- Formerly Fat: Jim Strange has lost a lot of weight since Series 7. In-universe, this could be explained by the fact that he's been on medical leave after being stabbed in "Zenana", although this is only alluded to with a brief "welcome back" and no further explanation. A possible case of Dyeing for Your Art on the part of actor Sean Rigby.
- Historical Domain Character: Eamonn Andrews, presenter of This is Your Life. He's played by Lewis MacLeod, who also played Eamonn Andrews in Hattie, a 2011 biopic of Hattie Jacques. The circumstances in which Jack Swift is presented with the This is Your Life red book (Andrews 'interrupts' a fashion show that Swift is attending) are reminiscent of the circumstances in which George Best was presented with it in 1971, the year in which this episode is set.
- Is This Thing On?: Maggie found out about Fenner and Stamfield's plan to let the football club's lease on their ground expire and then sell the land to property developers, netting a tidy profit for both of them, because Stamfield left his dictaphone on while they had their conversation. Maggie, being Stamfield's secretary, collected his dictaphone tapes to type up his letters as per usual, and so found out about their plan by accident. She then decided to blackmail them, which didn't end well for her.
- Mistaken Identity: It is initially assumed that Martinelli is killed because he is mistaken for Swift, given that he's found dead wearing Swift's number 10 shirt (the two had swapped shirts at the end of the match) — despite the fact that it would be very difficult to mistake the two as they do not look like each other. Ultimately subverted, though, as the killer really was going for Martinelli here, although he also intends to kill Swift, albeit for a completely different reason.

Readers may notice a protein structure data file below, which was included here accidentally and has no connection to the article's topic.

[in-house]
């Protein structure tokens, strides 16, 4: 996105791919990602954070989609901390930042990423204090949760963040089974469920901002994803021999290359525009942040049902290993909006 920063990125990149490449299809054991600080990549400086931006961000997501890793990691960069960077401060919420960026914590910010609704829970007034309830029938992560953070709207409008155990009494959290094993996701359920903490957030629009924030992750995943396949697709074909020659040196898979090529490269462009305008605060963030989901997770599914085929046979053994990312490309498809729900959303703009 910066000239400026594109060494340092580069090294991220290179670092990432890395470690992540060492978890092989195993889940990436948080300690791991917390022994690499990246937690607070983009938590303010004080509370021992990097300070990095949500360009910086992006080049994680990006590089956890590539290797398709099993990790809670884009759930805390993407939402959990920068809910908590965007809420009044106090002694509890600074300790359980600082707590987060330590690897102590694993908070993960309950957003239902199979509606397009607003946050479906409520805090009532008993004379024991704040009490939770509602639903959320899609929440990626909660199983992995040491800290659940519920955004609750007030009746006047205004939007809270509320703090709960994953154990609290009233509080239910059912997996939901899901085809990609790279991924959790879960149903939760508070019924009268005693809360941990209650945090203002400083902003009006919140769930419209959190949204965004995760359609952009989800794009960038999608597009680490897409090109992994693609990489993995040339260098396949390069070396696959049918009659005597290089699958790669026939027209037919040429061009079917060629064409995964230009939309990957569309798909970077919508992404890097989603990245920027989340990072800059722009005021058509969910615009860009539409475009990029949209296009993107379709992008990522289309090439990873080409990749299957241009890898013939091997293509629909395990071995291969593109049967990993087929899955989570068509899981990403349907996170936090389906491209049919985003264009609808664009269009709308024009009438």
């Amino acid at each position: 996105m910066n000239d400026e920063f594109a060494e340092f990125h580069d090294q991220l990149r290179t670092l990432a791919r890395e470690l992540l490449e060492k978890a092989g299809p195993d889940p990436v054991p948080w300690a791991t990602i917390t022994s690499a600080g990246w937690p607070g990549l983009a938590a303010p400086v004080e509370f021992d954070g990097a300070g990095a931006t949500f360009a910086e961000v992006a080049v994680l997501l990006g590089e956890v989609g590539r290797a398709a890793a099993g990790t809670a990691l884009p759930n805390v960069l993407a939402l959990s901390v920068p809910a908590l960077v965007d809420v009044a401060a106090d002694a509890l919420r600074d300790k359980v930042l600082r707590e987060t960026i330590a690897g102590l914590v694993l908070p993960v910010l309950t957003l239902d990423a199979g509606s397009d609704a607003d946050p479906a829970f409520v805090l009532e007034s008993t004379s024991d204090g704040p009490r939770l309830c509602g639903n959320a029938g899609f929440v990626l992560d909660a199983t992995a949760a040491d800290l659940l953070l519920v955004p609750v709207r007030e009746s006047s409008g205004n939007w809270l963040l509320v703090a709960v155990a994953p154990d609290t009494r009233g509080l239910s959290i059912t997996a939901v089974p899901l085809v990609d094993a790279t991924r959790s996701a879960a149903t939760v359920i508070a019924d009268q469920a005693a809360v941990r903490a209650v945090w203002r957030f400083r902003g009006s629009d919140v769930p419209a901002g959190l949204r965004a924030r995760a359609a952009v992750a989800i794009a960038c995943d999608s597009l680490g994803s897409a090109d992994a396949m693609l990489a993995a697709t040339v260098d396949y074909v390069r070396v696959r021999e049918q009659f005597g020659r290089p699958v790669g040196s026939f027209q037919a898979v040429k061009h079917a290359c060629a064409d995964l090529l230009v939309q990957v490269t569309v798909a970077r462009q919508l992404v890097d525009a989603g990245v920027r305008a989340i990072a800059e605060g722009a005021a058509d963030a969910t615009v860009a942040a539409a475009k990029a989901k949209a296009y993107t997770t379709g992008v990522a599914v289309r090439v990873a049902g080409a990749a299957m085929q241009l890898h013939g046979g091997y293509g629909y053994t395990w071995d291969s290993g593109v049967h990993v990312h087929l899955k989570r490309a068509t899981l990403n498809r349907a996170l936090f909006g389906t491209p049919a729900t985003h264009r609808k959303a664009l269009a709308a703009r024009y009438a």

- Real Life Writes the Plot: There are plenty of references to Britain adopting decimal coinage, "Decimal Day" being 15th February 1971. The Max Bygraves song "Decimalisation", part of the substantial public information campaign, is played shortly before the parcel bomb explodes. There was also a postal strike in Britain at the time, which plays a key role in the investigation of the parcel bomb as it — and the Valentine's card Maggie opened just before the bomb went off — could not have been delivered by post. It's also speculated that the parcel bomb could be the work of the Angry Brigade, a far-left terrorist group operating in Britain in the early 1970s. Their bombing campaign targetted banks, embassies and Conservative MPs, resulting in property damage but no deaths — the latter of which is suggested by Morse as a reason for the Lonsdale bomb not being their work as it was clearly intended to kill. He's right.
- Red Herring: Morse overhears a conversation in which a man with an Irish accent says he'll "get" Swift when he's invited onto the stage at the end of the fashion show at the hotel. Fearing the worst (given that Swift has police protection because the IRA has been threatening to kill him), he calls in reinforcements ... only for the set-up to be for TV; the Irishman is Eamonn Andrews, the presenter of This is Your Life. And Swift is the featured celebrity in the show's latest episode.
- Ship Tease: Strange, needing a plus-one to take to his Masonic Lodge's dinner-dance, asks Joan — with whom he has hitherto been on no more than friendly terms — if she'll go with him. She says yes. note
- Shout-Out: Among the fictional football teams that exist in the Morseverse is Fulchester, the side Billy the Fish plays for in Viz.
- Valentine's Day Episode: A very downplayed example. Prior to her untimely death, Maggie Widdowson received two Valentine's cards, one at her home (from her boyfriend) and the other at work (from a secret admirer). The police are keen to find out who sent the latter, as the parcel bomb was also sent to her desk at around the same time.
- What Happened to the Mouse?: Surprisingly little is mentioned of the climax of Series 7, which saw Morse travel to Venice to arrest Ludo and Violetta, and Thursday follow him out there. It ended with Ludo shooting Violetta, who died in Morse's arms, and then getting shot by Thursday although whether or not he died wasn't confirmed. Morse was also shown in what looked like an Italian police interview room. None of these various loose ends are tied up (or in some cases even acknowledged) in this episode.